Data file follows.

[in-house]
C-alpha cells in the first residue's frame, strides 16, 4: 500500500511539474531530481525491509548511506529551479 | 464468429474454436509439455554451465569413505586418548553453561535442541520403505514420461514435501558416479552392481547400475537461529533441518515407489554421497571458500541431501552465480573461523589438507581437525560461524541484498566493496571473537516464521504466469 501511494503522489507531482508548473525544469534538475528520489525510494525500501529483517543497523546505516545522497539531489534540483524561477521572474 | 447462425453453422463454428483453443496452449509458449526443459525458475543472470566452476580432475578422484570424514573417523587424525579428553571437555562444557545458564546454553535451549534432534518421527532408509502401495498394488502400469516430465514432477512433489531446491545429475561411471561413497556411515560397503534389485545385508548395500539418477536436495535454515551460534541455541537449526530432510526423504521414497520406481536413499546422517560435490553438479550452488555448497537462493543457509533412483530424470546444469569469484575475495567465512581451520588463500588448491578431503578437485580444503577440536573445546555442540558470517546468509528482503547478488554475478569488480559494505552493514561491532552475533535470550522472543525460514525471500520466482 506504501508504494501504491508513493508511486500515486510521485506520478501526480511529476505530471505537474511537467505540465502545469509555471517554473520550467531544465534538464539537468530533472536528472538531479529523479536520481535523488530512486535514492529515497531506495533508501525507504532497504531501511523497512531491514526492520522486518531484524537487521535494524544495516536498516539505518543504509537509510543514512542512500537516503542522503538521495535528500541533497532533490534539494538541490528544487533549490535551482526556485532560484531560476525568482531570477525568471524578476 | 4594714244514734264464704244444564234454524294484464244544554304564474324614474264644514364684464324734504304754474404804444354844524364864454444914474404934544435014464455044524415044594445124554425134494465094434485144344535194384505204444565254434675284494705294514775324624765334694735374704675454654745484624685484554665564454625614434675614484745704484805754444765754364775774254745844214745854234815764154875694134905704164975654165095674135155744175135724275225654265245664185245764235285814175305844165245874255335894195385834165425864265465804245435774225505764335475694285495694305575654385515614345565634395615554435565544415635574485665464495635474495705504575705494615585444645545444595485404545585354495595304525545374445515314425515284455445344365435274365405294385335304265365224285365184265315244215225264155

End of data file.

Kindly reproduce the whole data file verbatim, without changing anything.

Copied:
[in-house]
C-alpha cells in the first residue's frame, strides 16, 4: 500500500511539474531530481525491509548511506529551479 | 464468429474454436509439455554451465569413505586418548553453561535442541520403505514420461514435501558416479552392481547400475537461529533441518515407489554421497571458500541431501552465480573461523589438507581437525560461524541484498566493496571473537516464521504466469 501511494503522489507531482508548473525544469534538475528520489525510494525500501529483517543497523546505516545522497539531489534540483524561477521572474 | 447462425453453422463454428483453443496452449509458449526443459525458475543472470566452476580432475578422484570424514573417523587424525579428553571437555562444557545458564546454553535451549534432534518421527532408509502401495498394488502400469516430465514432477512433489531446491545429475561411471561413497556411515560397503534389485545385508548395500539418477536436495535454515551460534541455541537449526530432510526423504521414497520406481536413499546422517560435490553438479550452488555448497537462493543457509533412483530424470546444469569469484575475495567465512581451520588463500588448491578431503578437485580444503577440536573445546555442540558470517546468509528482503547478488554475478569488480559494505552493514561491532552475533535470550522472543525460514525471500520466482 506504501508504494501504491508513493508511486500515486510521485506520478501526480511529476505530471505537474511537467505540465502545469509555471517554473520550467531544465534538464539537468530533472536528472538531479529523479536520481535523488530512486535514492529515497531506495533508501525507504532497504531501511523497512531491514526492520522486518531484524537487521535494524544495516536498516539505518543504509537509510543514512542512500537516503542522503538521495535528500541533497532533490534539494538541490528544487533549490535551482526556485532560484531560476525568482531570477525568471524578476 | 4594714244514734264464704244444564234454524294484464244544554304564474324614474264644514364684464324734504304754474404804444354844524364864454444914474404934544435014464455044524415044594445124554425134494465094434485144344535194384505204444565254434675284494705294514775324624765334694735374704675454654745484624685484554665564454625614434675614484745704484805754444765754364775774254745844214745854234815764154875694134905704164975654165095674135155744175135724275225654265245664185245764235285814175305844165245874255335894195385834165425864265465804245435774225505764335475694285495694305575654385515614345565634395615554435565544415635574485665464495635474495705504575705494615585444645545444595485404545585354495595304525545374445515314425515284455445344365435274365405294385335304265365224285365184265315244215225264155